This paper proposes a novel, integral-equation-based (IE-based) reconstruction method for magnetic resonance electrical properties tomography (MREPT). The proposed method can reconstruct the electric field and EPs simultaneously based on the Helmholtz decomposition of the electric field. In the proposed algorithm, we iteratively apply the projections onto the spaces in which the true electric field is contained. An advantage of the proposed method is that convergence is theoretically guaranteed in this iterative process. The efficacy of the proposed method is validated through numerical simulations.
      3777.
Uncertainty assessment under repeatability conditions in Helmholtz-based electric properties tomography
Alessandro Arduino1, Francesca Pennecchi1, Ulrich Katscher2, Luca Zilberti1, and Maurice Cox3
1Istituto Nazionale di Ricerca Metrologica (INRIM), Torino, Italy, 2Philips Research Laboratories, Hamburg, Germany, 3National Physical Laboratory (NPL), Teddington, United Kingdom
This work shows the uncertainty evaluation under repeatability conditions of the phase-based Helmholtz-electric properties tomography (EPT) technique. Repeated MRI scans of a homogeneous cylindrical phantom are analyzed with appropriate statistical techniques to evaluate the covariance matrix of the EPT input. This matrix is propagated through the EPT technique according to the law of propagation of uncertainty. The estimated electric conductivity is highly repeatable and exhibits a spatial dispersion, whose average value, within a central region, gives an accurate estimate of the phantom conductivity. The described approach will be applied in future to extend the characterization under reproducibility conditions.
 
  3778.
EPTlib: an open-source C++ library of electric properties tomography methods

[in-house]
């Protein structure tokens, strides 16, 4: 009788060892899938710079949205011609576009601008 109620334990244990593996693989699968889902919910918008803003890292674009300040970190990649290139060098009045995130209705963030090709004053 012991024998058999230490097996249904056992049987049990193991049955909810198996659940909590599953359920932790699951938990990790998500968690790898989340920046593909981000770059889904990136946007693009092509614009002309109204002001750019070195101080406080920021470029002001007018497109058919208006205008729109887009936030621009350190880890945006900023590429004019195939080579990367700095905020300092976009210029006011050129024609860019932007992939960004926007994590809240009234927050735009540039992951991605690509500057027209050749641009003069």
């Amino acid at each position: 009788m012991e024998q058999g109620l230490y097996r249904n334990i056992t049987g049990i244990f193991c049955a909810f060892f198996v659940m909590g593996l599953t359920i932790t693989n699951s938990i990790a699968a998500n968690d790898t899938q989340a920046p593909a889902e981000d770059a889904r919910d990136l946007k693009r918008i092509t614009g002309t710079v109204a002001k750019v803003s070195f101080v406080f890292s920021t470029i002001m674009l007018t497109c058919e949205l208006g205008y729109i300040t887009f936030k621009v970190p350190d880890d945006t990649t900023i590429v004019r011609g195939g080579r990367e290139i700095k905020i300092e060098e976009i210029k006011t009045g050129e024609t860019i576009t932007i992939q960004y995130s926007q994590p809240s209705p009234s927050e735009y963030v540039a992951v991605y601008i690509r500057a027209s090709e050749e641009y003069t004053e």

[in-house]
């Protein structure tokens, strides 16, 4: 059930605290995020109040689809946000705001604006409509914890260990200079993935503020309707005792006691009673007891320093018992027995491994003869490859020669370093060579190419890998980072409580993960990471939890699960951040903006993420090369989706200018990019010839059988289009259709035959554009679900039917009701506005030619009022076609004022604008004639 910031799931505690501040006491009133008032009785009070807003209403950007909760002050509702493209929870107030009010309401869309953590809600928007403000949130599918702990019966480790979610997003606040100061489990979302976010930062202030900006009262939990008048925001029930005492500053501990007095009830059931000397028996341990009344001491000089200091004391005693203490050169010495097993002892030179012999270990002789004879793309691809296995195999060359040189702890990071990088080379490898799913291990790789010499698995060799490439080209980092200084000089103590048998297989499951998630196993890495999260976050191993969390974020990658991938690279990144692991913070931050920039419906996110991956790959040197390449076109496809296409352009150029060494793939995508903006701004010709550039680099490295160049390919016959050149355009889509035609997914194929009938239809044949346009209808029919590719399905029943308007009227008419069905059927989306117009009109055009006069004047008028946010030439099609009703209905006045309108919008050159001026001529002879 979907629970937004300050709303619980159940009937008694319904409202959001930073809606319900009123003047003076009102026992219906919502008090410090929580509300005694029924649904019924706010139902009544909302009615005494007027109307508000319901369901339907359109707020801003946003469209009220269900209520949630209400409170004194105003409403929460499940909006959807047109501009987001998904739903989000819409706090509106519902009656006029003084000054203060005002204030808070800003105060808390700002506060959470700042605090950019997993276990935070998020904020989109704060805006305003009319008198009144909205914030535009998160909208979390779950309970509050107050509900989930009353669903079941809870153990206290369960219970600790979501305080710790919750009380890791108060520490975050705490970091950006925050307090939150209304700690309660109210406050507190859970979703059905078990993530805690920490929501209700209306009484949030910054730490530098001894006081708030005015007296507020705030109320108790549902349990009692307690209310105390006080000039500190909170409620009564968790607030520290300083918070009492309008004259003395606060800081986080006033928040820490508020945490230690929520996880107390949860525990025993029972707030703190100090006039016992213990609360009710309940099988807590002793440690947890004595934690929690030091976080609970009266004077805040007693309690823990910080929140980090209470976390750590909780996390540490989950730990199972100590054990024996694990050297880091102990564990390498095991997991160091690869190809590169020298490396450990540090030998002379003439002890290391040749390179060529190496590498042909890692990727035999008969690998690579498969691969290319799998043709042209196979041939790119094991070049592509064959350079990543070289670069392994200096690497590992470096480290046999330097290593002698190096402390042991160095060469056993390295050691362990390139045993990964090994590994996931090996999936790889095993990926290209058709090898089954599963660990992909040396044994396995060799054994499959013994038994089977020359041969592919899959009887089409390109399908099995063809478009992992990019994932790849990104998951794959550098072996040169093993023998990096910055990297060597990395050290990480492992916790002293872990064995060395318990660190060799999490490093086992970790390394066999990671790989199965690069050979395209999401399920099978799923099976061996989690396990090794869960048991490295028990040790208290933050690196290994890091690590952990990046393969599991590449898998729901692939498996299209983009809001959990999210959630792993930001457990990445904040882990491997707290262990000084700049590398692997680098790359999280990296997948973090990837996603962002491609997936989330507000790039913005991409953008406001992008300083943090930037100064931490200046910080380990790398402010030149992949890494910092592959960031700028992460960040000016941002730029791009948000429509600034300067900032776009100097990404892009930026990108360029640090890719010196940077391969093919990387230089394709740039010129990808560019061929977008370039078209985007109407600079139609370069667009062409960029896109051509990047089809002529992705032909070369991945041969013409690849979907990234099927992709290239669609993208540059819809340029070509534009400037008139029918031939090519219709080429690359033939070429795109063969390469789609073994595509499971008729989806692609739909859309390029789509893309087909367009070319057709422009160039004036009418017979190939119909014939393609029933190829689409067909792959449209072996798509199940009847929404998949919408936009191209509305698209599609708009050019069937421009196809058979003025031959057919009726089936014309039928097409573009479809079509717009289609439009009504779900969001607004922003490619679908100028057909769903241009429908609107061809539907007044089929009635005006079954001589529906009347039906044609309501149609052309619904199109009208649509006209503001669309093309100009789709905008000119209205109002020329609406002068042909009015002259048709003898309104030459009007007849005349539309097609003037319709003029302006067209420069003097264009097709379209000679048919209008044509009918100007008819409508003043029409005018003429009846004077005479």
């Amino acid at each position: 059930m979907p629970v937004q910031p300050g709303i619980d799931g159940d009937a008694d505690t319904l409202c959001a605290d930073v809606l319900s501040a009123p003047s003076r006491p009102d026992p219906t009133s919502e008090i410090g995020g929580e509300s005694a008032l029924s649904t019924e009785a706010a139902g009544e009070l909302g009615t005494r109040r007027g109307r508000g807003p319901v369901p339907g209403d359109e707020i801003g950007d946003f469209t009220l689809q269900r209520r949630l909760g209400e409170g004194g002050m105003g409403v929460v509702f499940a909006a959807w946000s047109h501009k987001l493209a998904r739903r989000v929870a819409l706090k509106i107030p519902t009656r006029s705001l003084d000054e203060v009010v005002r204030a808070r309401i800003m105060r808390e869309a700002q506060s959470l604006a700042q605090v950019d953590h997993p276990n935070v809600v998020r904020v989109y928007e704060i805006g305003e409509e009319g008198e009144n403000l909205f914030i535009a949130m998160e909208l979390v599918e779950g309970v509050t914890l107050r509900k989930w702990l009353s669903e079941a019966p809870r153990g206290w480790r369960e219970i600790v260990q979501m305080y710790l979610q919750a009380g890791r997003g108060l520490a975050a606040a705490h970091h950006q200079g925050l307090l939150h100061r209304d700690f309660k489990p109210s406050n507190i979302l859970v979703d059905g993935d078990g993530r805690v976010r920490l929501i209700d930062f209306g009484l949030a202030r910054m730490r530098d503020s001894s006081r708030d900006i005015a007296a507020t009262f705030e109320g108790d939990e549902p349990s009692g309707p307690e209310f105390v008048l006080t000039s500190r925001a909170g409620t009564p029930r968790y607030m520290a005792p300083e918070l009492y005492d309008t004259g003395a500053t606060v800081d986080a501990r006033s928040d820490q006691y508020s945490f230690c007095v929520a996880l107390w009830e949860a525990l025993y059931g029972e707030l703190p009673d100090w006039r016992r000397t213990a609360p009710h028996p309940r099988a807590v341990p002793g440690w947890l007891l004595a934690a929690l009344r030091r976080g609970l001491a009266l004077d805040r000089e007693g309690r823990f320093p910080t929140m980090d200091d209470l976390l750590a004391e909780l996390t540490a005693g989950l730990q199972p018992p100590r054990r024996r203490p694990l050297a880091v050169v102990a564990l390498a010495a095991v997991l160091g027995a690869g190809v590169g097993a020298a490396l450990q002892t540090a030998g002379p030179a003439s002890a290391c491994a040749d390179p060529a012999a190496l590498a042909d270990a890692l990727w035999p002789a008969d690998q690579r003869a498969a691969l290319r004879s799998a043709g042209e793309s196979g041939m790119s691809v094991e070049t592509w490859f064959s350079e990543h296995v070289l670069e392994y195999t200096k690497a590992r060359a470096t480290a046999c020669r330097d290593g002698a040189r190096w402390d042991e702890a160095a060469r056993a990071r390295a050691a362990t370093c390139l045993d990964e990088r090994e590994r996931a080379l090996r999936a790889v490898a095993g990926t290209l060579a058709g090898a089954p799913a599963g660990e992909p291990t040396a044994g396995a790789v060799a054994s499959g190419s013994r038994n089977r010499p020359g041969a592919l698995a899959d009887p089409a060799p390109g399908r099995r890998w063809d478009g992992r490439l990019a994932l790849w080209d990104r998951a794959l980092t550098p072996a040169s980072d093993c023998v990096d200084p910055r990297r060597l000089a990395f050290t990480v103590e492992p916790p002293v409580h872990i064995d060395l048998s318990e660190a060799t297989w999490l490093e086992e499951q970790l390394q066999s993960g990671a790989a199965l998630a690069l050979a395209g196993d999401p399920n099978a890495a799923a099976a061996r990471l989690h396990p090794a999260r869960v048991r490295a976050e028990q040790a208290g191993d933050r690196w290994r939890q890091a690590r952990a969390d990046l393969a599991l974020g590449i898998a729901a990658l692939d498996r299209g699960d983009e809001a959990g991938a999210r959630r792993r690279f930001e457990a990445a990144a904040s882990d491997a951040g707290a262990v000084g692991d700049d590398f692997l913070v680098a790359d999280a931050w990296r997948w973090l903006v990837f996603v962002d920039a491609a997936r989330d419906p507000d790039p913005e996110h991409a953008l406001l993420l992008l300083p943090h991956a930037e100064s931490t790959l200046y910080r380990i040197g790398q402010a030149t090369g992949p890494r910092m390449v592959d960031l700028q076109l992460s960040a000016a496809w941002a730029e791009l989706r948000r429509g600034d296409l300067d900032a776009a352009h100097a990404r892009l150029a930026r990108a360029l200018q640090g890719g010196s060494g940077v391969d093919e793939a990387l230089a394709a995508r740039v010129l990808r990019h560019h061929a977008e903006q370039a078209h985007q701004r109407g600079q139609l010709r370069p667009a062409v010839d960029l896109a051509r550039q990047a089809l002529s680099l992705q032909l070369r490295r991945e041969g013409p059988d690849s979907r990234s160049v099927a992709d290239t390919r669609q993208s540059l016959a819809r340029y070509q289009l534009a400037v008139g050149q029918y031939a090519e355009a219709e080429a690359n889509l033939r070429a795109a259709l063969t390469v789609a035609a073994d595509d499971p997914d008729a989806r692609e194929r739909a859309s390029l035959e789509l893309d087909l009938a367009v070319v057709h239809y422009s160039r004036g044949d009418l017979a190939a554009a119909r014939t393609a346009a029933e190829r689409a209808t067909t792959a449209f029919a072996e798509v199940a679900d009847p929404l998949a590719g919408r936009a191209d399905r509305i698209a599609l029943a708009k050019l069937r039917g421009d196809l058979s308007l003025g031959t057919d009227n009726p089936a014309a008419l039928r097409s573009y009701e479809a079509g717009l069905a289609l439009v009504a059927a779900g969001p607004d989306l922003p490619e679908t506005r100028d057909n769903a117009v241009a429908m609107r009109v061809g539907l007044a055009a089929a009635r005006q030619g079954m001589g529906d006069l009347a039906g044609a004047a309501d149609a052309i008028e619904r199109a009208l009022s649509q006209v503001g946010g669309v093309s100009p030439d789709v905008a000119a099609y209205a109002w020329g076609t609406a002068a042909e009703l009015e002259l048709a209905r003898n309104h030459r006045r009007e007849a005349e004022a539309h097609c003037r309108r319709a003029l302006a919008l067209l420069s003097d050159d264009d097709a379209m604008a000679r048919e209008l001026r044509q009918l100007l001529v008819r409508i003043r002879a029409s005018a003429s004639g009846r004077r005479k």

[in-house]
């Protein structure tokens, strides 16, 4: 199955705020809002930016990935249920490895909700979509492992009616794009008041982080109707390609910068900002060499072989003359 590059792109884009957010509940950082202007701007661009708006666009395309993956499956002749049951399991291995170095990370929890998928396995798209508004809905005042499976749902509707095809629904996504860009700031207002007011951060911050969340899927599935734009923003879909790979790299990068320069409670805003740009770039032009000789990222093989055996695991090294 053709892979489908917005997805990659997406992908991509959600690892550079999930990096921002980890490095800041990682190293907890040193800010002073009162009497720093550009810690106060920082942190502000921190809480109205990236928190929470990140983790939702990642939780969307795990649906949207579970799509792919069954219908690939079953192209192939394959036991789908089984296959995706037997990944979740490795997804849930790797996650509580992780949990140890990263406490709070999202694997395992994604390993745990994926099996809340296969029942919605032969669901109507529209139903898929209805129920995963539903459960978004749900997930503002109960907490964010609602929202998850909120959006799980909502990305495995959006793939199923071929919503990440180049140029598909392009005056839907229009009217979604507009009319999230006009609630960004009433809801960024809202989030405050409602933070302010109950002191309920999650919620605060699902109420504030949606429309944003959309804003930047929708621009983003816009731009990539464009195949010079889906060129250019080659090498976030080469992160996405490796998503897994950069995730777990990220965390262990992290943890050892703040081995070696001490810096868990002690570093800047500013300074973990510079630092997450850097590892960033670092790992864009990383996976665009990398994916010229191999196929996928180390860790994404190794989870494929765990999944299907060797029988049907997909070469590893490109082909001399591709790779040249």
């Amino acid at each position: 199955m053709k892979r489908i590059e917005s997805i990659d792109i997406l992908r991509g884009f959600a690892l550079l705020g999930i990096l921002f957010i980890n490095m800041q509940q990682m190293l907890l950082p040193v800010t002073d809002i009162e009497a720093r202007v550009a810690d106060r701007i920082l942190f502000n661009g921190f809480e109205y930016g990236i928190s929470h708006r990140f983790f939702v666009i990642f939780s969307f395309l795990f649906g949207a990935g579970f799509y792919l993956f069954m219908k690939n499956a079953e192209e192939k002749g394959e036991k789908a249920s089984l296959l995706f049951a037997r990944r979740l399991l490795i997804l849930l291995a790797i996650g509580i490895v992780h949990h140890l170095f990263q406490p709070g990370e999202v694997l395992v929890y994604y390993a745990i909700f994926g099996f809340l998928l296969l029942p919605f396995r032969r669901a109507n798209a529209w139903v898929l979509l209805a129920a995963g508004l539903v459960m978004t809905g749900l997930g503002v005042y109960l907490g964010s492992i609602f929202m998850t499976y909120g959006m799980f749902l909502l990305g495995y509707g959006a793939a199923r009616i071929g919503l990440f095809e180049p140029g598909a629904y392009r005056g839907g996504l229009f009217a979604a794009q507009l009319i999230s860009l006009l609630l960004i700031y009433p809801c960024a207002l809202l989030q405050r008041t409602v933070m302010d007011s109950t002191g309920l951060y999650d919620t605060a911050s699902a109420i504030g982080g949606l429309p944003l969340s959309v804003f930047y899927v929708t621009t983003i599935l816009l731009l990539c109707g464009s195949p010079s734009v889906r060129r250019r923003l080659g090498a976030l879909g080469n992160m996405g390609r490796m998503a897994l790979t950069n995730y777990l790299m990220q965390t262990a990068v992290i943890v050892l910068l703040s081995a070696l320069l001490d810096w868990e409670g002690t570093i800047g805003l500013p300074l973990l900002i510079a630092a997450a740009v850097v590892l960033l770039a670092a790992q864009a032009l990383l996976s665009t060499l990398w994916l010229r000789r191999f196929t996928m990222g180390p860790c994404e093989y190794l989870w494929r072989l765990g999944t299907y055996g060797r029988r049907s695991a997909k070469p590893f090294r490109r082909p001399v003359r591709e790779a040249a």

Alessandro Arduino1, Umberto Zanovello1, Luca Zilberti1, and Oriano Bottauscio1
1Istituto Nazionale di Ricerca Metrologica (INRIM), Torino, Italy
This abstract introduces EPTlib, an open-source, extensible C++ library collecting electric properties tomography (EPT) methods. Currently, the library implements three methods (Helmholtz-EPT, convection reaction–EPT and gradient-EPT), but the list will be updated in the future. EPTlib comes along with a console application that allows to run all the implemented methods. After a brief description of the software architecture and of the EPT methods, an example of usage of each implemented method with simulated input data is provided.
      3779.
Evidence for tissue dielectric property differences between neonates and adults: a retrospective study using MR-EPT
Roy Kurtzbard1, Anthony Price2, Joseph V Hajnal1,2, Jeffrey W Hand2, and Shaihan J Malik1,2
1Biomedical Engineering Department, School of Biomedical Engineering and Imaging Sciences, King's College London, London, United Kingdom, 2Centre for the Developing Brain, School of Biomedical Engineering and Imaging Sciences, King's College London, London, United Kingdom
Electromagnetic simulations for RF safety calculation require knowledge of tissue dielectric properties, but these are not well understood for neonates whose tissues have much higher water content than adults. This work retrospectively used MR-EPT on archived raw data obtained from a study on 800+ neonates, to measure tissue conductivity and permittivity at 128MHz. Presented are initial results from 50 subjects. The measured properties are rather noisy at the individual level, but across the whole cohort the median brain conductivity in neonates is approximately 1.8 times greater than in adults, in line with expectations from scaling arguments.
      3780.
Fast 3D Undersampled Bloch-Siegert based B1+ Mapping for use in MREPT
Safa Ozdemir1, Efe Ilicak1, Carmen Stutz1, Mara Berger1, Jascha Zapp1, Lothar R. Schad1, Yusuf Z. Ider2, and Frank G. Zöllner1,3